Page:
MikroTik ICMP Smurf Attack & Prevention

Another type of attack that I would like to explore about it, is called ICMP Smurf attack.

What happens in this attack is that the attacker will send a large amount of Internet Control Message Protocol (ICMP ping request) to the broadcast address of the network, and he will spoof the IP address of the victim showing that those pings are coming from the victim IP address.

As you know, if you send ping to a broadcast address, then all network devices which are in that network will receive the ping and will do the ping reply. In our case, the ping reply will go to the spoofed IP address which in our case will be the MikroTik router.

The hacker has used the IP address of R1 to be the source IP of the ping and he has sent it as a broadcast destination, this way all PCs will get it and answer back by a ping reply to R1 causing a type of DOS attack and the router to not be functional anymore.

Now we know the theory behind it, let’s apply it in a LAB to do the attack then we do the mitigation.

LAB: ICMP Smurf Attack & Prevention

I still have the same scenario as before. Let’s say that the attacker could in a way discover your LAN network address, and he could reach your WAN public IP over the internet (considering there is a LAN network connected to R1).

Let’s see how the attacker can run the ICMP Smurf attack:

The command on Kali Linux is as following:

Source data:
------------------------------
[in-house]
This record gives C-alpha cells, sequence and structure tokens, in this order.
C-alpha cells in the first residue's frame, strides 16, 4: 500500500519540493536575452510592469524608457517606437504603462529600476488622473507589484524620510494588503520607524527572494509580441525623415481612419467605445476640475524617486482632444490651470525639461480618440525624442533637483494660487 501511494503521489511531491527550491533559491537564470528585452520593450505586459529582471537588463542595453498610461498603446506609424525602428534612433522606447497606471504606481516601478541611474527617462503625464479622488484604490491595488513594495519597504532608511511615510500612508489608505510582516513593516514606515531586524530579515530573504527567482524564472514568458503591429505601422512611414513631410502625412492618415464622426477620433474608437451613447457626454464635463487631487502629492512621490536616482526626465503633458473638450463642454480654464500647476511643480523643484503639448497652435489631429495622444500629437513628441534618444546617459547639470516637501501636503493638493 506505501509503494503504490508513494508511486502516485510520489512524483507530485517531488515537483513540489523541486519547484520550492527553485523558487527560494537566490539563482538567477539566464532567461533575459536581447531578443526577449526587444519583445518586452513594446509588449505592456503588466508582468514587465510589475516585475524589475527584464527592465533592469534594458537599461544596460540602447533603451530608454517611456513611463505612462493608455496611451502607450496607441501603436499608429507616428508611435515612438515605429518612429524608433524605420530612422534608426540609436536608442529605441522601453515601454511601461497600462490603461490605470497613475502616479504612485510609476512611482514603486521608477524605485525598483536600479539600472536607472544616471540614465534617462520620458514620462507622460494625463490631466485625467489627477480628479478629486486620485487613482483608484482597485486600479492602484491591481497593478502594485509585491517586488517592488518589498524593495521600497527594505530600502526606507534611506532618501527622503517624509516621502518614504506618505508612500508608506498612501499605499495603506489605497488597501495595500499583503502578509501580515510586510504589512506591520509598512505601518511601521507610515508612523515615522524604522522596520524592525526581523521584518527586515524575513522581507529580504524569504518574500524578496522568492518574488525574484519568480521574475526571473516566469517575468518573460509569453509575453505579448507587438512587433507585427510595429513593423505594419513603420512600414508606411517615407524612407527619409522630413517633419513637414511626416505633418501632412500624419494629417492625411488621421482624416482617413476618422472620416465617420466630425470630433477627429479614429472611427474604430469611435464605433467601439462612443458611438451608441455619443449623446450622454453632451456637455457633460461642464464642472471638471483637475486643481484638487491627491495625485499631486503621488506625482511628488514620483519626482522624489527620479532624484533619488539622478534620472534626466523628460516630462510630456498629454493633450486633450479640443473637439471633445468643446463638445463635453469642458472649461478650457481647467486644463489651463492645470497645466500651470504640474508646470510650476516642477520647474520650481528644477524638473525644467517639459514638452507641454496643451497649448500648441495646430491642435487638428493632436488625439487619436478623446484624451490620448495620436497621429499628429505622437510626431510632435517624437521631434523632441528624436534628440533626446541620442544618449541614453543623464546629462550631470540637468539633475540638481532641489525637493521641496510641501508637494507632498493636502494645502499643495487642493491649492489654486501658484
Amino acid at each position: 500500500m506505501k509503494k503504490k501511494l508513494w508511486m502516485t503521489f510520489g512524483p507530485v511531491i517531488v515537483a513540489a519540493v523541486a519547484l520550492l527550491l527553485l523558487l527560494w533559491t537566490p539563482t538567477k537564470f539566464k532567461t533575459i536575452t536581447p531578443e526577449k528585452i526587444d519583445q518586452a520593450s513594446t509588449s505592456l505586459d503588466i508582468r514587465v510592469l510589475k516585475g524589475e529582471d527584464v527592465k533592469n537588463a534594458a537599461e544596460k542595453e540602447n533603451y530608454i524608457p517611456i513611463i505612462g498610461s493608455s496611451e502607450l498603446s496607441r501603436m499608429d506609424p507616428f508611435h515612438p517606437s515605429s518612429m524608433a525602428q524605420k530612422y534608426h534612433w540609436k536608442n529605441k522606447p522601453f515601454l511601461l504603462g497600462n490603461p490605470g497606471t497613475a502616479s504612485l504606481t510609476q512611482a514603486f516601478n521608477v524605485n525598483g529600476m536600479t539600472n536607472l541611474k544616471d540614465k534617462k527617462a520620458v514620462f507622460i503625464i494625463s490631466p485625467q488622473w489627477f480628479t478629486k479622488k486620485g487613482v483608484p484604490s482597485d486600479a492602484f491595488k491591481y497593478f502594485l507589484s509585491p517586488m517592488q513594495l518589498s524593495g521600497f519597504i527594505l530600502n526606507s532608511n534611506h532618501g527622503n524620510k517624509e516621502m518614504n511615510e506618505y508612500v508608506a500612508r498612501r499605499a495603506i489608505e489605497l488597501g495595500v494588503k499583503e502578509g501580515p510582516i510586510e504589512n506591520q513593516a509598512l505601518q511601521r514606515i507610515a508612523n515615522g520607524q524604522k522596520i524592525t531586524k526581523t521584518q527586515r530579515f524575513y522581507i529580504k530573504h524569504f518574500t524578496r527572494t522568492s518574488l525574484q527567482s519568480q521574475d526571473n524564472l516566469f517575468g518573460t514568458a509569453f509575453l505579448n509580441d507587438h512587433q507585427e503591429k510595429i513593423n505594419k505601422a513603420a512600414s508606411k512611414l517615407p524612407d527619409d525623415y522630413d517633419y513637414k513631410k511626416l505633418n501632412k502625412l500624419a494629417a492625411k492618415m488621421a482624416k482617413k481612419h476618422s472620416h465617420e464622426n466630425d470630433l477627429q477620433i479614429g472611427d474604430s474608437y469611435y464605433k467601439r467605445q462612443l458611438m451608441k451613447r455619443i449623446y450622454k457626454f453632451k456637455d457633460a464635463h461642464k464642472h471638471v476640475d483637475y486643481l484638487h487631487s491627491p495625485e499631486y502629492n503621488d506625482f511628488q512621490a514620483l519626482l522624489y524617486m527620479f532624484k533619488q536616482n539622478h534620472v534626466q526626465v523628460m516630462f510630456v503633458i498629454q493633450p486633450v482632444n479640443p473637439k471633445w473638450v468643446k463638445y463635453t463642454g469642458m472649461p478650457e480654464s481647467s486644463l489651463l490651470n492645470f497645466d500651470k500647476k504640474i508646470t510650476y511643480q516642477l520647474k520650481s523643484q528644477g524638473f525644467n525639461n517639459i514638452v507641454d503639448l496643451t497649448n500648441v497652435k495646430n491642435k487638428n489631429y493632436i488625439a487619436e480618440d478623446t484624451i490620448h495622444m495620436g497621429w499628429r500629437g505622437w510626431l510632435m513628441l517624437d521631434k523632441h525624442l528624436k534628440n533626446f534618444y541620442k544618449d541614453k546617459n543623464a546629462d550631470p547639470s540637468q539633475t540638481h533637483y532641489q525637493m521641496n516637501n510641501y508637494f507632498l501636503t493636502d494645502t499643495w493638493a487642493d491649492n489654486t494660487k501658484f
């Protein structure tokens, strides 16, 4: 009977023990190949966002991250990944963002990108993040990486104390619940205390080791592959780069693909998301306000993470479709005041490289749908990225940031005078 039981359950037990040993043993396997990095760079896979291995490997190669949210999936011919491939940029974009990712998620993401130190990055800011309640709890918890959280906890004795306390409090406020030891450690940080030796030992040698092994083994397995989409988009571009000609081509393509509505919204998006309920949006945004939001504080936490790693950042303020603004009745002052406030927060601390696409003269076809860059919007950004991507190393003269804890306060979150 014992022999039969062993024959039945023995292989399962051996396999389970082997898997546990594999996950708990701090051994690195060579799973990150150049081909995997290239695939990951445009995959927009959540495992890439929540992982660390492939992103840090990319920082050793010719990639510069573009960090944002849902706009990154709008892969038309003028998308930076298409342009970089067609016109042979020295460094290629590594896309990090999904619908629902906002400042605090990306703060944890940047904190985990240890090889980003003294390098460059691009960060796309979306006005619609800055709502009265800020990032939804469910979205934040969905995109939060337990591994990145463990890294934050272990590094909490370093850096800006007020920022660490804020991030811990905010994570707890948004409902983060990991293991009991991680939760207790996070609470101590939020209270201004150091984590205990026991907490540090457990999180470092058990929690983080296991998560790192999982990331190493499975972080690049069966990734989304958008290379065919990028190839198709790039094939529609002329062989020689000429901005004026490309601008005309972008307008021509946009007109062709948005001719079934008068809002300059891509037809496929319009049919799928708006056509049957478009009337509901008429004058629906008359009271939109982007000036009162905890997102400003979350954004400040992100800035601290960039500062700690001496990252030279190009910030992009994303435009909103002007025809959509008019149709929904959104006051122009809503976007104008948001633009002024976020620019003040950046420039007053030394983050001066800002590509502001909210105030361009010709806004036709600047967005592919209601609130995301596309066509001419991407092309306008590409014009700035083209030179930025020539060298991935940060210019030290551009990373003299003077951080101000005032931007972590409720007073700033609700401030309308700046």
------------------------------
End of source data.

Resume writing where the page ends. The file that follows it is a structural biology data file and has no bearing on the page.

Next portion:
hping3 –icmp –flood –rand-source -c 20000 –spoof

The command means that I am issuing an ICMP flood attack coming from random sources, but the reply has to go to the victim which has the IP address (that’s the spoofed IP) and the ICMP flood goes to the destination broadcast network

Doing so, all devices in the LAN will receive the massive number of ICMP and will do a ping reply to the victim device which is R1.

Let see what has happened to the router once we launched the attack:

Here you can see a huge number of ICMP echo request being sent to the broadcast network

What about the connections that were opened on the router when the attack was happening?

You can see, a huge number of connections were opened on the router that he should keep track of them, and all are ICMP connections.

Finally, let’s check the CPU usage on the router when the attack is still running:

No doubt, the CPU is 100% ☹

How to solve the issue with ICMP Smurf attack?

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